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    Yeah, no problem.
    An Array is a language feature and is used in this way:
    Java Code:
    int[] arrayOfInts = new int[10];
    You can make an array of any type simply by declaring a variable with its type suffixed by []'s. The 10 is the size of the array, and it is fixed, it cannot be changed.

    ArrayList on the other hand is actually a class written with java. Its what is known as a dynamic array or dynamic vector. This means it can start small and grow as large as you want. Its based on arrays behind the scenes, but as it runs low on space, it automatically creates a larger array and copies all data into it, replacing the original.

    Arrays are great to use when you have a fixed, known number of elements. They are light weight, and very simple to work with. ArrayLists are great when the number of elements is unknown or frequently changing. ArrayList also has many convenience methods built in - insertion, deletion, contains, iteration, etc... You can also use the java Collections class to do things like sorting: Collections.sort(someArrayList);

    Does that help?

  8. #8
    überfuzz is offline Member
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    Quote Originally Posted by quad64bit View Post
    Does that help?
    More than you'll ever know. Thanks a million!

  9. #9
    quad64bit's Avatar
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    Sure any time! Please feel free to ask more questions like that - they are good questions and beneficial to many.

  10. #10
    überfuzz is offline Member
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    Hi again!

    I did an exercise some days ago, dealing with arrays. Now I'd like to try using ArrayList. I have a class called Turtle and the program is supposed to get these turtles to mess about in a 2D world.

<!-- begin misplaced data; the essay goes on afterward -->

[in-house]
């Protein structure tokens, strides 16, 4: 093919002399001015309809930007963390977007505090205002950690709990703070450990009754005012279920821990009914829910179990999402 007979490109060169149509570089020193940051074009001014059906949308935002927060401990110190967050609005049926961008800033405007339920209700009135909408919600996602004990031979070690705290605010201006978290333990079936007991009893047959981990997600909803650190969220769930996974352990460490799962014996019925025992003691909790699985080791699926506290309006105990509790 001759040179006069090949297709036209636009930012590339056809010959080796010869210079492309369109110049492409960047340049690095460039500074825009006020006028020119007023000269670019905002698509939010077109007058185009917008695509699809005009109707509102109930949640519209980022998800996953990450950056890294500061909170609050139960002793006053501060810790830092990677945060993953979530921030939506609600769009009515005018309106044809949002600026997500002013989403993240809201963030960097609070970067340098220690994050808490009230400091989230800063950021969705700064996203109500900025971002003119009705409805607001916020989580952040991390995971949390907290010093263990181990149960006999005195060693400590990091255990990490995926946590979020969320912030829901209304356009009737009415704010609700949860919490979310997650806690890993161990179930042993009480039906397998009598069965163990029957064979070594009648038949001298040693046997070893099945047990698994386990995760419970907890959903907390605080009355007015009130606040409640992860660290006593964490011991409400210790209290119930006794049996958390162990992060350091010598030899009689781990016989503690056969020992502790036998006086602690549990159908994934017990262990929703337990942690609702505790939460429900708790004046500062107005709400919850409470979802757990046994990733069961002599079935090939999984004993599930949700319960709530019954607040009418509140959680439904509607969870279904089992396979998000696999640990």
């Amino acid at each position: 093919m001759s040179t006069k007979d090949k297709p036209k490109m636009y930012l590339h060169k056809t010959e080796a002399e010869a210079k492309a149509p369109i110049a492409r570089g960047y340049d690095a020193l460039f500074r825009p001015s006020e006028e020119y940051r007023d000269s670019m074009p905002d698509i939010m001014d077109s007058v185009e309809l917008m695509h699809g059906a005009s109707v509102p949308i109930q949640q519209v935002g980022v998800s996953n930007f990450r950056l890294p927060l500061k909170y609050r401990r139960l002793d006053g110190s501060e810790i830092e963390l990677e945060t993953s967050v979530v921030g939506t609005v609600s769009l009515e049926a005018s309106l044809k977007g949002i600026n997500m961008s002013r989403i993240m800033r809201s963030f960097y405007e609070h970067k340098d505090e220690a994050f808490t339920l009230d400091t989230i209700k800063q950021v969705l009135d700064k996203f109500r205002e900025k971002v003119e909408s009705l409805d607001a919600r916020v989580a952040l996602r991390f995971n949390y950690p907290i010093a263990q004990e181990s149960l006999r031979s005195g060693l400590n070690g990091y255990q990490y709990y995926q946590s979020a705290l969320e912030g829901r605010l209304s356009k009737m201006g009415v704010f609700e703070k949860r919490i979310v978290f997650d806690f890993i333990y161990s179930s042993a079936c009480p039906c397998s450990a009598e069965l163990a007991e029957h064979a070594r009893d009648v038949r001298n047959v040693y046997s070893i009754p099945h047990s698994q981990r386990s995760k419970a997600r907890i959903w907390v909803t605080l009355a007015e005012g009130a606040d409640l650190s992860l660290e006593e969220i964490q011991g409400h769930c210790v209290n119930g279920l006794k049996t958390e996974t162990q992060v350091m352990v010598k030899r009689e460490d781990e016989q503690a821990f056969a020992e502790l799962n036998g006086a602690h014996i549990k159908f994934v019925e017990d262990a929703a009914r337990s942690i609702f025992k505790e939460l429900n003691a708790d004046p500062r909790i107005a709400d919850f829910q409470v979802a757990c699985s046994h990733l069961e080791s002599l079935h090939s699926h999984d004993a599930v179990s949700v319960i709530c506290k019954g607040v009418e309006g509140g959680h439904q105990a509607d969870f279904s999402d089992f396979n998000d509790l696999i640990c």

When I did the exercise I used placed my Objects in an over sized array. But now knowing what you said about ArrayList I like to try a more dynamic approach. I start out like this to create an ArrayList containing Turtles.
    Java Code:
        Random randGenerator = new Random();
        
        
        //Create world
        int worldSize = randGenerator.nextInt(200) + 600; 
        World w = new World(worldSize,worldSize); 
        
    //Create ArrayList containing Turtle(s)
     ArrayList<Turtle> turtles = new ArrayList<Turtle>();
        turtles.add(new Turtle(40, 60, w)); //looped in the program
        turtles.add(new Turtle(50, 50, w));
        turtles.add(new Turtle(60, 40, w));
    
        System.out.println(turtles);
    Your way seems a bit out of reach at the moment. Said by a newbie. This seems to get the work done. Well, obviously I populate the ArrayList in a loop.

    I'll let you know if I mess up.

  11. #11
    quad64bit's Avatar
    quad64bit is offline Moderator
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    Your code looks ok to me! You can get the turtles back out with turtles.get(3) where 3 is the 4th turtle in the list. You can also do faster iteration using a for each loop:
    Java Code:
    for(Turtle turtle: turtles){
        //do something with turtle
        System.out.println(turtle);
    }
    Remember! turtle in the above example is an OBJECT. This means if you just print it like that, you only get it's memory address. To print something other than the memory address, you need to add a toString method to your Turtle class:
    Java Code:
    public class Turtle{
        //...
        
        public String toString(){
            return "X: " + x +"\nY: "+ y +"\nName: "+name;
        }
    }
    In my example, I am printing the x, y and name fields of the turtle (or whatever fields you want!). If Turtle has this method (it must be called toString() and have a String return type) then doing System.out.println(someTurtle); will print whatever you put in the toString() method.